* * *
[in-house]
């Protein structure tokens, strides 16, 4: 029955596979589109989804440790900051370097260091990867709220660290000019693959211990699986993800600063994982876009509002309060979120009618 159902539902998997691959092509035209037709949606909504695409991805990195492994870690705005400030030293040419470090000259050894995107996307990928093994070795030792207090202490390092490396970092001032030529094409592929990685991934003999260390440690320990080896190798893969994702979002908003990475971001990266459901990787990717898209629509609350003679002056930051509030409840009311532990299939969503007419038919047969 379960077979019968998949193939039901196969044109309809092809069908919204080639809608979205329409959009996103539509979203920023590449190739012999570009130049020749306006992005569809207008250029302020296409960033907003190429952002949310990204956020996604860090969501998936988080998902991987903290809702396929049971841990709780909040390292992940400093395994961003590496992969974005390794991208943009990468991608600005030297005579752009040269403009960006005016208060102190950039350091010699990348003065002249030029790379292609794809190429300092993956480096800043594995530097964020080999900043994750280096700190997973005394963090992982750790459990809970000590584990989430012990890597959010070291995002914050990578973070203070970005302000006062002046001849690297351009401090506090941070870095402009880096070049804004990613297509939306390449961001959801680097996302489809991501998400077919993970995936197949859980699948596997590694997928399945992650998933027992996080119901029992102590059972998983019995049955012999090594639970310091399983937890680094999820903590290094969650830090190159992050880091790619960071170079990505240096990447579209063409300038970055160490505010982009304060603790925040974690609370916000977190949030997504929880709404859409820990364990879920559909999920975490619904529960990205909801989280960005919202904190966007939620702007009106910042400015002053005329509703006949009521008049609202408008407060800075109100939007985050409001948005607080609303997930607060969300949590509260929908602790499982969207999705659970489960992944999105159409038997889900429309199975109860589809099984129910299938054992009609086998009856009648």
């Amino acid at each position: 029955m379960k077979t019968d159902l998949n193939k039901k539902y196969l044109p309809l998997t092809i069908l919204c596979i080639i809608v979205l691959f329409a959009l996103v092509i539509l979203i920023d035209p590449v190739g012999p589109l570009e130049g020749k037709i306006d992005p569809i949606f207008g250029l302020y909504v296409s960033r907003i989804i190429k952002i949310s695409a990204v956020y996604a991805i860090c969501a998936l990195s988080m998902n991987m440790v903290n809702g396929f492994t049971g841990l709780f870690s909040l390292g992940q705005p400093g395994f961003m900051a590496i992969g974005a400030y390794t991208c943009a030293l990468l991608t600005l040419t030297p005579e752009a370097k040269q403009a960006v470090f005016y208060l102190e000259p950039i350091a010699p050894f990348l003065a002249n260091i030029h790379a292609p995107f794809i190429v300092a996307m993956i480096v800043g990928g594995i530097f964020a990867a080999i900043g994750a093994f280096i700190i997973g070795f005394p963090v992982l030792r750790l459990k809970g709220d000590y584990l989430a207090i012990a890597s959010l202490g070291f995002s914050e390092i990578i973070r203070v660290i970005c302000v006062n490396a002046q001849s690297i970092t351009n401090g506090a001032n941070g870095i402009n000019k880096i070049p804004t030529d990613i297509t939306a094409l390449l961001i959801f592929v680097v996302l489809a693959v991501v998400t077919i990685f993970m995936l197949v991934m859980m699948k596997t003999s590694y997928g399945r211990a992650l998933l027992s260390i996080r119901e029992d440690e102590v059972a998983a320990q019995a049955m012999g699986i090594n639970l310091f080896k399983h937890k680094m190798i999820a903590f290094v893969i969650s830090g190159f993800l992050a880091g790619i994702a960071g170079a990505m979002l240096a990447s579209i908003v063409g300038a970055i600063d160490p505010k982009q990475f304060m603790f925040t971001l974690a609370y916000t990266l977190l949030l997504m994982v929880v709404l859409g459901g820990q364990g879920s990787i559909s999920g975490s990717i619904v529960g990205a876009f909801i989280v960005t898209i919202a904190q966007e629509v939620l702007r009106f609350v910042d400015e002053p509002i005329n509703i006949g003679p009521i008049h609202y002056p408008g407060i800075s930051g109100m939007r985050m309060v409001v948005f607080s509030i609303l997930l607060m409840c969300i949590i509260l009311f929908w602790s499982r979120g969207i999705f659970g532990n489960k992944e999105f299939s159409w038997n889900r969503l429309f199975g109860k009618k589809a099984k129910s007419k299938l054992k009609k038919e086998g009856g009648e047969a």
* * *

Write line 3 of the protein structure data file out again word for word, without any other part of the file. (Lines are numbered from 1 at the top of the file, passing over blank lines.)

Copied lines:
């Amino acid at each position: 029955m379960k077979t019968d159902l998949n193939k039901k539902y196969l044109p309809l998997t092809i069908l919204c596979i080639i809608v979205l691959f329409a959009l996103v092509i539509l979203i920023d035209p590449v190739g012999p589109l570009e130049g020749k037709i306006d992005p569809i949606f207008g250029l302020y909504v296409s960033r907003i989804i190429k952002i949310s695409a990204v956020y996604a991805i860090c969501a998936l990195s988080m998902n991987m440790v903290n809702g396929f492994t049971g841990l709780f870690s909040l390292g992940q705005p400093g395994f961003m900051a590496i992969g974005a400030y390794t991208c943009a030293l990468l991608t600005l040419t030297p005579e752009a370097k040269q403009a960006v470090f005016y208060l102190e000259p950039i350091a010699p050894f990348l003065a002249n260091i030029h790379a292609p995107f794809i190429v300092a996307m993956i480096v800043g990928g594995i530097f964020a990867a080999i900043g994750a093994f280096i700190i997973g070795f005394p963090v992982l030792r750790l459990k809970g709220d000590y584990l989430a207090i012990a890597s959010l202490g070291f995002s914050e390092i990578i973070r203070v660290i970005c302000v006062n490396a002046q001849s690297i970092t351009n401090g506090a001032n941070g870095i402009n000019k880096i070049p804004t030529d990613i297509t939306a094409l390449l961001i959801f592929v680097v996302l489809a693959v991501v998400t077919i990685f993970m995936l197949v991934m859980m699948k596997t003999s590694y997928g399945r211990a992650l998933l027992s260390i996080r119901e029992d440690e102590v059972a998983a320990q019995a049955m012999g699986i090594n639970l310091f080896k399983h937890k680094m190798i999820a903590f290094v893969i969650s830090g190159f993800l992050a880091g790619i994702a960071g170079a990505m979002l240096a990447s579209i908003v063409g300038a970055i600063d160490p505010k982009q990475f304060m603790f925040t971001l974690a609370y916000t990266l977190l949030l997504m994982v929880v709404l859409g459901g820990q364990g879920s990787i559909s999920g975490s990717i619904v529960g990205a876009f909801i989280v960005t898209i919202a904190q966007e629509v939620l702007r009106f609350v910042d400015e002053p509002i005329n509703i006949g003679p009521i008049h609202y002056p408008g407060i800075s930051g109100m939007r985050m309060v409001v948005f607080s509030i609303l997930l607060m409840c969300i949590i509260l009311f929908w602790s499982r979120g969207i999705f659970g532990n489960k992944e999105f299939s159409w038997n889900r969503l429309f199975g109860k009618k589809a099984k129910s007419k299938l054992k009609k038919e086998g009856g009648e047969a």